Robodebt: court approves $1.8bn settlement for victims of government’s ‘shameful’ failure | Centrelink debt recovery


A “shameful chapter” in public administration has led to the federal court approving a settlement worth $1.8bn between the commonwealth and victims of the Coalition’s robodebt scheme.

Justice Bernard Murphy in Friday’s judgment criticised the federal government’s “massive failure”, noting the court had heard “heart-wrenching” stories of pain and anguish from victims of the Centrelink debt recovery program.

The judge said it should have been “obvious” to government ministers and senior public servants that the debt-raising method central to the scheme was flawed. He said the evidence showed it was unlawful.

The robodebt scheme, which ran between 2015 and November 2019, saw the government unlawfully raise $1.76bn in debts against 443,000 people, the court heard.

Murphy said the government had pursued about 381,000 people, unlawfully recovering $751m, including through private debt collectors. He noted that one mother had linked her son’s suicide to the debt recovery program.

Gordon Legal brought a class action on behalf of all victims last year after a court ruling in 2019 in response to a Victoria Legal Aid challenge paved the way for a wider case.

In response to the class action, the government has agreed to repay at least 381,000 people $751m and wipe all debts – worth $1.76bn – that were raised using the unlawful method of “income averaging” tax office data to check welfare payments.

Friday’s settlement “gives legal effect” to this pledge and also adds $112m in interest, which will be shared between 394,000 victims, depending on the size of their debt and how long they were without their money.

“The proceeding has exposed a shameful chapter in the administration of the commonwealth social security system and a massive failure of public administration,” Murphy said.

But the judge did not think there was evidence that proved the government knew the scheme was “unlawful” when it was established.

“I am reminded of the aphorism that, given a choice between a stuff-up, even a massive one, and a conspiracy, one should usually choose a stuff-up,” Murphy said.

About 200,000 people originally included in the class action will not receive any benefit from the settlement.

Murphy said those people’s debts had eventually been substantiated using their own payslips or other evidence, meaning they were valid and they had owed the money.

He said they would have needed to show that their debts were “tainted with illegality” to be owed compensation, a claim he said had “weak prospects of success”.

In approving the settlement, Murphy also said a more serious negligence claim originally brought by Gordon Legal would have been unlikely to succeed. The government did not accept legal liability in settling the case.

Some 680 people who objected to the settlement will be allowed to opt-out. The court heard earlier this year that some believed the interest payments were insufficient and the government had not been held accountable for its mistakes.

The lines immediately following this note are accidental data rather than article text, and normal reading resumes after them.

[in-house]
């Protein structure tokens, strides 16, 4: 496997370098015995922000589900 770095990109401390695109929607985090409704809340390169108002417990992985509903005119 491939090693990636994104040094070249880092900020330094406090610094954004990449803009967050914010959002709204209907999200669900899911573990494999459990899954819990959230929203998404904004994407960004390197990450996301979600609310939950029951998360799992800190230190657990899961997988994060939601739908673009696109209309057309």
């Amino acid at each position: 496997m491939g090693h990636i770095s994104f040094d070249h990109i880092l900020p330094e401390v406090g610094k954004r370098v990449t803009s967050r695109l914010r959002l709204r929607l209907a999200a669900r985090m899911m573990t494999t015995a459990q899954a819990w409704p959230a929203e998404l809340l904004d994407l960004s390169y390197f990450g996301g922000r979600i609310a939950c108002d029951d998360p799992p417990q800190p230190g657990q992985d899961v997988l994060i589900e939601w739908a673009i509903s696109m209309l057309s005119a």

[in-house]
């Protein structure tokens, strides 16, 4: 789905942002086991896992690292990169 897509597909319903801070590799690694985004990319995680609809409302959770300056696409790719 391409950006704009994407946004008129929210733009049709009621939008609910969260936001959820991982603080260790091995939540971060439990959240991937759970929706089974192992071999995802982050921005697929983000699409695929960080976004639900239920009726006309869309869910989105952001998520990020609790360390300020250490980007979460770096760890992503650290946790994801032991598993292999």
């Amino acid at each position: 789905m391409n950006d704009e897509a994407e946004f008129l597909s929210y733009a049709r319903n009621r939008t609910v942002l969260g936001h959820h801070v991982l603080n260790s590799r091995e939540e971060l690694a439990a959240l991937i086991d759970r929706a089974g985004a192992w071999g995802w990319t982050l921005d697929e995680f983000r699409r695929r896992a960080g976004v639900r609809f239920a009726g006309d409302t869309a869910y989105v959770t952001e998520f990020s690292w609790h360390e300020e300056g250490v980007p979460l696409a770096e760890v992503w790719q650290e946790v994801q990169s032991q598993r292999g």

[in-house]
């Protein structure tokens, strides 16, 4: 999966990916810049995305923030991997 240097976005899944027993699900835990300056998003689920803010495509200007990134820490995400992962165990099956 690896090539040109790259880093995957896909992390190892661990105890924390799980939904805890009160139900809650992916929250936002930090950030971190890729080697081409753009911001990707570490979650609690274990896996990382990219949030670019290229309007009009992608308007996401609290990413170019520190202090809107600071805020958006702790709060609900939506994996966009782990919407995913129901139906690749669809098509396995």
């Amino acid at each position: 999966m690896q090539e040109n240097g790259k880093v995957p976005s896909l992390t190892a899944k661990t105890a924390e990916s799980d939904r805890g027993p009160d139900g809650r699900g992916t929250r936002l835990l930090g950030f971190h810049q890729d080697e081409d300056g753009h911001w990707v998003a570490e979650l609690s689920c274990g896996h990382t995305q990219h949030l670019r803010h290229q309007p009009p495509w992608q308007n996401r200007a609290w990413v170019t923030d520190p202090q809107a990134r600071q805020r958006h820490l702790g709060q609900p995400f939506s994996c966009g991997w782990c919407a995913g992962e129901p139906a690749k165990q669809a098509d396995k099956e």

Murphy said the objections showed cases of “financial hardship, anxiety and distress, including suicidal ideation and in some cases suicide” that they said they suffered from the scheme. They also felt shame from being branded “welfare cheats”.

“It is plain enough that many group members continue to feel a great deal of anguish, upset and anger at the way in which they or their loved ones were treated,” Murphy said.

The judge said the government “ought to have ensured that it had a proper legal basis” to raise debts, noting many welfare recipients were “marginalised or vulnerable and ill-equipped” to challenge an overpayment.

“The proceeding revealed that the commonwealth completely failed in fulfilling that obligation,” he said. “Its failure was particularly acute given that many people who faced demands for repayment of unlawfully asserted debts could ill afford to repay those amounts.”

Andrew Grech, a Gordon Legal partner, said the firm and its clients were delighted by the outcome.

“We hope that this outcome brings peace of mind and some certainty to all class action members and acts as a strong deterrent against similar callous welfare practices for both present and future governments,” he said.

Bill Shorten, who announced the Gordon Legal class action in 2019, said a robodebt royal commission was now “inevitable”.

“You can’t make a $2bn compliance fail, and no one’s lost their job, no one’s accountable,” he told Guardian Australia.

Shorten said the court’s suggestion the scheme was more likely a “stuff up” than “conspiracy” meant the government had been “shamefully stupid, not shamefully bad”.

“But when are you so recklessly stupid that it becomes bad?” he said.

Greens senator Rachel Siewert, who has long campaigned against the robodebt scheme, also called for a royal commission. “Robodebt cost lives, it has ruined many many more and has been the cause of immeasurable pain and anguish,” she said.

Guardian Australia revealed in March last year that the government was drawing up plans to repay victims of the scheme because legal advice showed it would otherwise lose in court.

Murphy approved $8.4m to be deducted from the settlement for Gordon Legal’s costs to date but wanted more evidence before agreeing to a further $4.2m for fees for distributing compensation.



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